2 Fast 2 Furious (2003)
The Fast and The Furious: Tokyo Drift (2006): Fast and the Furious, The: Tokyo Drift (2006)
Cops O: Late Night Snacks
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Cops O: The Young and the Reckless
Cops O: Front Door Felony
2 Fast 2 Furious (2003)
The Fast and The Furious: Tokyo Drift (2006): Fast and the Furious, The: Tokyo Drift (2006)
Xtreme Off Road: XOR Adventure Ride
Engine Power: Ford Tribute: Big Inch Windsor Stroker
Detroit Muscle: Barn Find Chevelle: Shiny Bits and Panel Fits

Abu Dhabi and Apollo 55

by spike.com   December 09, 2010 at 10:00AM  |  Views: 242

Chris Sabin discusses his impressions on the Middle East after returning from his tour of Abu Dhabi, and Alex Shelley discusses the state of tag-team wrestling in the US and overseas.

Chris Sabin

There is only one reason I can think of as to why the Middle East has such a bad reputation in the United States of America.

The media.

Terrorists, insurgents, the enemy.

Most people in America seem to instantly relate these words to the Middle East and its people. Personally, I think this is a completely unfair stereotype. Sure, the media will plant the idea in your head time and time again that they are the enemy, because whenever an international terrorism incident happens against the United States of America it always seems to be a person from the Middle East that gets the blame.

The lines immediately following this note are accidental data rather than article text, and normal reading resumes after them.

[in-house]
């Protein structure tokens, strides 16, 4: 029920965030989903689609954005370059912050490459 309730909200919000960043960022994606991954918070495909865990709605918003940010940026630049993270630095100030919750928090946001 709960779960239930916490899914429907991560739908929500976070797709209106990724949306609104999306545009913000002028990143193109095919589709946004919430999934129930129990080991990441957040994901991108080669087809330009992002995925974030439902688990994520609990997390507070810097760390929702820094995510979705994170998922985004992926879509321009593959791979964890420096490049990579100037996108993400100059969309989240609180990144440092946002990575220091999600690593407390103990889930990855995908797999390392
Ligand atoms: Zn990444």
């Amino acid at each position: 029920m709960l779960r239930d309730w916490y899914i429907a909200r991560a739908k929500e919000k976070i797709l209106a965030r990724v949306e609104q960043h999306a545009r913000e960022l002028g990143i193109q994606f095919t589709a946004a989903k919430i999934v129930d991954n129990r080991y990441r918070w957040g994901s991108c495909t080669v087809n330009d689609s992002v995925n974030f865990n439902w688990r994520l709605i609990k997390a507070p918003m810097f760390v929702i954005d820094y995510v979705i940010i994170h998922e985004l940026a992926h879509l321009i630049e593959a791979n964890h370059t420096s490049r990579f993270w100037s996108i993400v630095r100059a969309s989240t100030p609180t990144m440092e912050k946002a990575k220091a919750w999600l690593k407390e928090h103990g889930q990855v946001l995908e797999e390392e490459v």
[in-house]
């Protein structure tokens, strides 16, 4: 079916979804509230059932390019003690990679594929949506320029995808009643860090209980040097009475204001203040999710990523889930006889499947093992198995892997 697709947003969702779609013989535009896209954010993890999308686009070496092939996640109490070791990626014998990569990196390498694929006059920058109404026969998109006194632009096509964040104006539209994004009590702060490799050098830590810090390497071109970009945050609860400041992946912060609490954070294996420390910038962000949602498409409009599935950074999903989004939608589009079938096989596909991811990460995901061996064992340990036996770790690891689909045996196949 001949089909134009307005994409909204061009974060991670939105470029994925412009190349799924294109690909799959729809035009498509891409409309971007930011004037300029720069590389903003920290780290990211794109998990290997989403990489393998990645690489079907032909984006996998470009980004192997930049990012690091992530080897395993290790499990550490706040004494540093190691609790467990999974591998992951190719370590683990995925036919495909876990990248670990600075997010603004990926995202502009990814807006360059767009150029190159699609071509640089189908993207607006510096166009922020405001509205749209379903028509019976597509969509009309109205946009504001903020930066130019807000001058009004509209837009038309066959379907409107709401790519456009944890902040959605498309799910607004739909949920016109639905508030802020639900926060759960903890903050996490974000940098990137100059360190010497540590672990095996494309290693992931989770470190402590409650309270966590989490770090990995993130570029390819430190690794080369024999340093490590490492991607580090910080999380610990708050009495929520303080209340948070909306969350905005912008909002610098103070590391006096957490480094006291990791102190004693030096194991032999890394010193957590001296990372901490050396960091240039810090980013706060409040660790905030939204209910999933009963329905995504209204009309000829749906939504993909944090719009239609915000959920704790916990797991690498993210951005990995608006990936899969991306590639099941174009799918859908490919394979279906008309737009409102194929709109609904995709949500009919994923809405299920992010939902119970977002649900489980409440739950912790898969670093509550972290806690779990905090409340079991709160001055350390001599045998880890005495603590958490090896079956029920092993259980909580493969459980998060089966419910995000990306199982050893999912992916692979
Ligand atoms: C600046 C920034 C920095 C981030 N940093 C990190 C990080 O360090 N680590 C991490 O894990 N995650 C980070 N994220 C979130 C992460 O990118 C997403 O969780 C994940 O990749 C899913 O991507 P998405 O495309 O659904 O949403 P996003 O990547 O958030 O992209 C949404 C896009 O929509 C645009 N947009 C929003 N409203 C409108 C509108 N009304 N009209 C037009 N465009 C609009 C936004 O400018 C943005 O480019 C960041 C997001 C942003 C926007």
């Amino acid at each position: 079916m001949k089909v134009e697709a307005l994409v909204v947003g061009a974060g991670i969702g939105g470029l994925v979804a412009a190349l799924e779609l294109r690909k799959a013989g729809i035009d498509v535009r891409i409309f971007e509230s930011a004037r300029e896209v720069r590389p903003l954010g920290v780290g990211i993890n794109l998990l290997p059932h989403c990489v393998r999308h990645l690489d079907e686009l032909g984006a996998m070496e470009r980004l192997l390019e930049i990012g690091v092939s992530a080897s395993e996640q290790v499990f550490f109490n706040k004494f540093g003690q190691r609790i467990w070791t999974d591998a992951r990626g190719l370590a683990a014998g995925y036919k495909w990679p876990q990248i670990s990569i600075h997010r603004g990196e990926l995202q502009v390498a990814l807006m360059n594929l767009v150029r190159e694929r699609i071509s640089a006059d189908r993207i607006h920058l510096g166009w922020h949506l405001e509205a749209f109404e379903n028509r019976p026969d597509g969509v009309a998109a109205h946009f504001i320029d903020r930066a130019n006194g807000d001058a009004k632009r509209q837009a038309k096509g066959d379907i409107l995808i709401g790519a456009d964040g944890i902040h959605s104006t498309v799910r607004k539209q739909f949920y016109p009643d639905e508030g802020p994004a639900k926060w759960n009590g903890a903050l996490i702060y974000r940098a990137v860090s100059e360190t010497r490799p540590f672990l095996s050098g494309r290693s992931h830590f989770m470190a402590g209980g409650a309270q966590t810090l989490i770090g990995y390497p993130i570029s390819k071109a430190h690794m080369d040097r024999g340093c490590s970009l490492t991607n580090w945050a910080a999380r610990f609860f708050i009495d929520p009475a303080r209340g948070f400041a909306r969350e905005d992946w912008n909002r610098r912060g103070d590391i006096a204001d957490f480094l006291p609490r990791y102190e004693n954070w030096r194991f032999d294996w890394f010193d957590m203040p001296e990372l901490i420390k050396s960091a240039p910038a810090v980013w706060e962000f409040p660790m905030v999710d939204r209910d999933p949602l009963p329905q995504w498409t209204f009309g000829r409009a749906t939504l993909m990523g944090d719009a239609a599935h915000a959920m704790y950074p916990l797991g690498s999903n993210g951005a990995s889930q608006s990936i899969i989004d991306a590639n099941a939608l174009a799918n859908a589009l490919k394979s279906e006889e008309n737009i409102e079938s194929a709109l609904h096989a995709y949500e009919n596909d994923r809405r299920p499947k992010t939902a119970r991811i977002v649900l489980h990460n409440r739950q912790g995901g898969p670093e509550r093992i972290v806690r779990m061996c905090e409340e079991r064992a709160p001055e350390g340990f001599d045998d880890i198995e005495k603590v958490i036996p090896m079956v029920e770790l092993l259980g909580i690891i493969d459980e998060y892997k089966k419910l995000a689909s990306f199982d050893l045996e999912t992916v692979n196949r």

Right away, I want it to be known that I, in no way support or condone any terrorist action or attack of any kind, to any people. The fact that we choose to not live in a world of abundance and opportunity for everyone is not something that I agree with.

But what if America was judged only by its bad apples? Because people exist in this country too that have the same egotistical hate flowing through their veins.

This all relates to the recent tour of Abu Dhabi. Some of the things I observed were very similar to life in the United States. People waking up for work for day and night shifts, shopping malls, restaurants, traffic, hotels, fathers, mothers, sons and daughters. Just regular people like you and I living their lives. There is nothing wrong with cultural differences especially towards the peaceful.

We rode nice buses, stayed at a wonderfully nice hotel, and were treated politely by the people of the city. We visited an equestrian club and rode horses, ate authentic Middle Eastern food with our hands, and smoked hookahs (filled with tobacco).

It was a great tour and an amazing time. And if anyone has a chance or the money (it isn't cheap) I recommend a visit to the United Arab Emirates.

It may open your eyes and your mind a bit towards the general perception of the Middle East and its people.